Games off in NHL

LANCE HORNBY -- Toronto Sun

, Last Updated: 9:18 AM ET

Now it truly is a dark day for hockey.

With the loss of the first regular-season games tonight, the measure of the National Hockey League lockout will be judged in real dollars, declining fan interest and lots of sweat for owners and players.

The NHL was supposed to open on seven fronts, including Tampa Bay, where the division, conference and Stanley Cup champion Lightning scrapped a triple banner raising ceremony and the unveiling of the Cup.

'UNFORTUNATE'

"It's unfortunate," Tampa's Brad Richards said yesterday. "This is when it starts to hit that we should be playing. You don't really miss training camp, but now that the schedule would be starting it's really different."

The first cheques for players would have been Friday, but the usual pay days of the 15th and 30th of each month have been stopped.

In Ottawa, Game 1 of a 1,230-game schedule was supposed to have been between the Senators and Montreal Canadiens, possibly a Dominik Hasek - Jose Theodore goaltending duel. But where Sens' owner Eugene Melnyk staged an Eagles concert to thank subscribers this time last year, the Corel Centre will be turned over this evening to minor hockey.

San Jose and Chicago don't even have ice in either the HP Pavilion or the United Center for games that were on tap for tonight. Assuming all seven venues were sold out, 129,088 spectators would be denied.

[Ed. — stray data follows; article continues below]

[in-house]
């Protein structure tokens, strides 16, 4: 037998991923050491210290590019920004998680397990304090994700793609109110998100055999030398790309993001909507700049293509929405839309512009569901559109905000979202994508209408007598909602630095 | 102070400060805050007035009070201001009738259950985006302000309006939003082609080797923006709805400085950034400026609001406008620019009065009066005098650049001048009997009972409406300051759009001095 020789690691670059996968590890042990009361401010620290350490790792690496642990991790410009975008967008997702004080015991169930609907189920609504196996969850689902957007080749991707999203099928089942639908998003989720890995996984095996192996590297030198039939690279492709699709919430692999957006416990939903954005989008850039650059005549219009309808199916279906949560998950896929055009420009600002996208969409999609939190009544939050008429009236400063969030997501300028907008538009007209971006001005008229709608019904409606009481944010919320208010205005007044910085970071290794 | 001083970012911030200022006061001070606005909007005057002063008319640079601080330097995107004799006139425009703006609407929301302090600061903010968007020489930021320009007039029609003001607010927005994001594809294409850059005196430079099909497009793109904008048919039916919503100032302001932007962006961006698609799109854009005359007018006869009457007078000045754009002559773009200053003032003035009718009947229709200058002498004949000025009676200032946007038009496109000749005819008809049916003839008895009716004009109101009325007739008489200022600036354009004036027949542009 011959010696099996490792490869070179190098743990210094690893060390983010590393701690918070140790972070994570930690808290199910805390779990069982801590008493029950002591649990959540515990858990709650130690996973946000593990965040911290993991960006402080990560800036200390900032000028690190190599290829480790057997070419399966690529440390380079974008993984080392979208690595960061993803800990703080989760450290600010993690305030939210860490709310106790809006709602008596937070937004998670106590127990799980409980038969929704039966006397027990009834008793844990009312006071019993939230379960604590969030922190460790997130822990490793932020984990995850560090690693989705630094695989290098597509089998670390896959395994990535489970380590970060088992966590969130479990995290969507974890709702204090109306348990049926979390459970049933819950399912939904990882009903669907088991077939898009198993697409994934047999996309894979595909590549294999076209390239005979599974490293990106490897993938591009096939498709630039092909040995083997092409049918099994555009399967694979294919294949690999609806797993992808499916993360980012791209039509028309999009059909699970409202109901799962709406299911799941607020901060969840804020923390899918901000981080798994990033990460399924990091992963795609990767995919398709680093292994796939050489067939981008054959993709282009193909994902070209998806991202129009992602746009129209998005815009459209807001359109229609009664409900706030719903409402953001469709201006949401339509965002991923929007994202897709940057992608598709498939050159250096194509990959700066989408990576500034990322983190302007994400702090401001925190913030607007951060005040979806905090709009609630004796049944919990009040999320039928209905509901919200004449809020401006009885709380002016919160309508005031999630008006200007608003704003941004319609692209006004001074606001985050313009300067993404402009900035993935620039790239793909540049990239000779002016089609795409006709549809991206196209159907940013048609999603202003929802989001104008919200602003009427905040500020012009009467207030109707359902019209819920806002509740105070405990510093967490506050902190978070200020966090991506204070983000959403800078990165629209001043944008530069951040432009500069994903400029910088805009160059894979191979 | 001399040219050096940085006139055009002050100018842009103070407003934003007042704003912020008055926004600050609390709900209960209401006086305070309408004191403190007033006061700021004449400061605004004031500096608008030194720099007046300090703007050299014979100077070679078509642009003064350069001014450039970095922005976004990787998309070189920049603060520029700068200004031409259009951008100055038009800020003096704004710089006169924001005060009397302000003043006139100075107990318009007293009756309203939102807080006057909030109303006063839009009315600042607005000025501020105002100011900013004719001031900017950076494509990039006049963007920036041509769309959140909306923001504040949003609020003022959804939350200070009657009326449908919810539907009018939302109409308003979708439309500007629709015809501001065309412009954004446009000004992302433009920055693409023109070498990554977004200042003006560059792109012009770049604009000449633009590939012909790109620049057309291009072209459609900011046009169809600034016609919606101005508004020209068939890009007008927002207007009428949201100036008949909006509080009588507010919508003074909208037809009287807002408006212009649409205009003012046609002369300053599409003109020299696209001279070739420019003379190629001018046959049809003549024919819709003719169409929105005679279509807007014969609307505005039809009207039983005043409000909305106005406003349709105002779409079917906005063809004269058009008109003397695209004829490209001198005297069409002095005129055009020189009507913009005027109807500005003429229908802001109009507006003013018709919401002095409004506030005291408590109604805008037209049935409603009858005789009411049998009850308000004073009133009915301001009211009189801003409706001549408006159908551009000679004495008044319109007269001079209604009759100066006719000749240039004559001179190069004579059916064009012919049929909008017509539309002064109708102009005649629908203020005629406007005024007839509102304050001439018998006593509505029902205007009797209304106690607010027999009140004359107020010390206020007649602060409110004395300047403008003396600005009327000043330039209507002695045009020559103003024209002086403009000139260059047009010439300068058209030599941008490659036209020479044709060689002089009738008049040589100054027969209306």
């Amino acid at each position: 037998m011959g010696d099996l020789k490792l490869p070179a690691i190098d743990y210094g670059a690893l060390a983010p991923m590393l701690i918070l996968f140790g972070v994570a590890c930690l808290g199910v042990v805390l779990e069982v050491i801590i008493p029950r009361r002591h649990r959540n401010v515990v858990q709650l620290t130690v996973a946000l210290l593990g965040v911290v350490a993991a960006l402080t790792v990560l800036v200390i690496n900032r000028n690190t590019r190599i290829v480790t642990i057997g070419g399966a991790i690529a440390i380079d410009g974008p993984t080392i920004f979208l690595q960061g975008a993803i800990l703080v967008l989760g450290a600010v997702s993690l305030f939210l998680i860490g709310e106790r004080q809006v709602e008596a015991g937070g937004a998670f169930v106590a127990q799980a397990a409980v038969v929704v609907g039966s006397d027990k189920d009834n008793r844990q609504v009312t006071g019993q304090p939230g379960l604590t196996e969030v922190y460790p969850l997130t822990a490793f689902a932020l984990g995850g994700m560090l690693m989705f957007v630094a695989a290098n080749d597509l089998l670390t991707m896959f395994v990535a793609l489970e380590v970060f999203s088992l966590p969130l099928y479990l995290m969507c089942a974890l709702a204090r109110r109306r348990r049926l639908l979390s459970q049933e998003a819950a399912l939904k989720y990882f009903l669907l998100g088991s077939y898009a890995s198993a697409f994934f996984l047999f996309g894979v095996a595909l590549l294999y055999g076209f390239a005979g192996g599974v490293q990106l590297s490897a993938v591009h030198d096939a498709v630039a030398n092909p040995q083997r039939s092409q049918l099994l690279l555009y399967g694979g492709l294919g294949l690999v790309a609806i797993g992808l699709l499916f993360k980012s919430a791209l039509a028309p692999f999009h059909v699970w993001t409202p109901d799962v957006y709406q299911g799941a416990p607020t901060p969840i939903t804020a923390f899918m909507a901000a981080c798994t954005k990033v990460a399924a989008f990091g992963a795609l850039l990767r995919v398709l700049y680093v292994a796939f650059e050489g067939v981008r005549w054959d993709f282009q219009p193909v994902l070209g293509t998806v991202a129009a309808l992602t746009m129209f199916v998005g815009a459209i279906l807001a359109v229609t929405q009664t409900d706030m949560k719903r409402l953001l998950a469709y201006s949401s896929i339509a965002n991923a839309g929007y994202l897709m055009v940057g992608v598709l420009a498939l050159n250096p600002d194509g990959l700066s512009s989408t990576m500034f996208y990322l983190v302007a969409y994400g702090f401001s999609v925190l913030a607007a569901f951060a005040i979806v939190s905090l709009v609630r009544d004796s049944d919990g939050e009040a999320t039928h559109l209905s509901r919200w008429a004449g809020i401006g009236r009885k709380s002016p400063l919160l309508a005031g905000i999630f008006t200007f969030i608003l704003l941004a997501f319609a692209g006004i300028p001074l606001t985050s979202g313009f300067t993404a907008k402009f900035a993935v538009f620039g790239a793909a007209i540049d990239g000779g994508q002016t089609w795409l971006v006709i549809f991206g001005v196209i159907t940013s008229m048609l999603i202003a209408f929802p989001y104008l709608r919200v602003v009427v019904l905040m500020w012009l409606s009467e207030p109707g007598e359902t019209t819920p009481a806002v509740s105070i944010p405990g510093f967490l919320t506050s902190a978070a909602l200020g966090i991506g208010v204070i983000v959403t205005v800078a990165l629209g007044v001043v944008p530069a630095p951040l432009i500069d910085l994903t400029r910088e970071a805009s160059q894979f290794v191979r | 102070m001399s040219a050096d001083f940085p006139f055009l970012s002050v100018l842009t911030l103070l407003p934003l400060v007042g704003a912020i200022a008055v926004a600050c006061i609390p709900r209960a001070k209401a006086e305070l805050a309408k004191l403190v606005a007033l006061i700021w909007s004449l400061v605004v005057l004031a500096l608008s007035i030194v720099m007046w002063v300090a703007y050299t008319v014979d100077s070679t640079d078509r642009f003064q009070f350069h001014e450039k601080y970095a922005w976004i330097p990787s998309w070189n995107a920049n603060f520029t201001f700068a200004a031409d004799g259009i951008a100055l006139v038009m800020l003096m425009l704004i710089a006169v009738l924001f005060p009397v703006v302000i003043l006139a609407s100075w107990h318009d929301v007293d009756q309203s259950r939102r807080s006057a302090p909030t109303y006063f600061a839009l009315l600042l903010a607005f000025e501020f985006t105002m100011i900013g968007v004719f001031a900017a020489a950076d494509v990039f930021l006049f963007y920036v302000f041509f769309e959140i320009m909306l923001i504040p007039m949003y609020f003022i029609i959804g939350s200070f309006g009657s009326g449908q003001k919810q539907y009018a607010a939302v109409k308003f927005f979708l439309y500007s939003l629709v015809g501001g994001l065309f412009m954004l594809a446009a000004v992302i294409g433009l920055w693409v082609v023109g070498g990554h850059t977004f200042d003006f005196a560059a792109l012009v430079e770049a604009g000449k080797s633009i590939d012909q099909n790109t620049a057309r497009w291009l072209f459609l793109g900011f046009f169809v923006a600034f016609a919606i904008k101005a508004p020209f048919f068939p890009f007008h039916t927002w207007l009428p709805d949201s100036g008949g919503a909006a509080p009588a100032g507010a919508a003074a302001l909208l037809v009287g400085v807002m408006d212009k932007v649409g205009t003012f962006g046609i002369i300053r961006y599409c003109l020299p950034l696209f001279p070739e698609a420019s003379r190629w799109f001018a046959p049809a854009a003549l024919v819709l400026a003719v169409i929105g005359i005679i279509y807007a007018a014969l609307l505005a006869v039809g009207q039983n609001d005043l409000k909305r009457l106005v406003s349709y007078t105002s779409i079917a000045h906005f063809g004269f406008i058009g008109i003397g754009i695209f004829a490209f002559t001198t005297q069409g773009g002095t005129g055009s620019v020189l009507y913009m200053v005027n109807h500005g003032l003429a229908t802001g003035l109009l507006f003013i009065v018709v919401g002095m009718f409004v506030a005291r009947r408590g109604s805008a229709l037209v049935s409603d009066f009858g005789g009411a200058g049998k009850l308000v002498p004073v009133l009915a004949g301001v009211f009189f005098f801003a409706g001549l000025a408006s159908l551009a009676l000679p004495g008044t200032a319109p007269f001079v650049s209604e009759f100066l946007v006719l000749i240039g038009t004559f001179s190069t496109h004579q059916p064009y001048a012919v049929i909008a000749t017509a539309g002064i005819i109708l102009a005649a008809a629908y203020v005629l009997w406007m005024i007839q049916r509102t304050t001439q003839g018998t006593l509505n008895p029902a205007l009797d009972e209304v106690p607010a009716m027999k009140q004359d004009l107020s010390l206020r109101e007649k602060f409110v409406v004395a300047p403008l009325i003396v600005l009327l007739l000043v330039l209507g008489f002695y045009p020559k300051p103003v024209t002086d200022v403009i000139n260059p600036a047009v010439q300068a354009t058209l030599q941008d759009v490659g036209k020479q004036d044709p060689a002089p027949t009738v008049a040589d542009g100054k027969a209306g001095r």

At the Air Canada Centre, where the Leafs were to have had their home opener on Saturday, the Raptors are preparing for Friday's pre-season opener.

No optimism for a quick resolution emerged last night from TSN's one-hour grilling of the lead negotiators for each side, league counsel Bill Daly and union senior director Ted Saskin.

"We've done everything in our power to get the players to verify our (financial losses)," Daly said, adding the union leadership was to blame more than the rank and file.

He repeated commissioner Gary Bettman's vow that the 2004-05 schedule would be tanked before the owners give in.

Saskin pushed the theory that the NHL is going to sit on its $300 million US war chest until it can impose its own deal next year, bring in replacement players and try to break the union. While acknowledging fans aren't likely on the side of millionaires now, Saskin predicted a move to replacements would backfire.

"We don't have any negotiations planned (in the near future)," Saskin added. "The last proposal came from us, so I think the ball's in their court."

Kyle Fratini of WagerOnSports.com said yesterday that his online sports betting company is sticking with 1-to-3 odds that there will be an impasse with no hockey this season and 2-to-1 odds that a partial schedule will be salvaged.

Not even Prime Minister Paul Martin escaped lockout talk during an interview on Russian radio prior to the start of a visit with President Vladimir Putin yesterday. Radio host Alexei Venediktov said Russians are concerned for local players affected by the lockout and he wondered if the issue might come up during the leaders' three-hour meeting.

"Disappointed as you may be, that is nothing compared to my disappointment and (that) of Canadians at the situation in the NHL," Martin said. "I would very much hope that the parties would sit down and begin negotiations."


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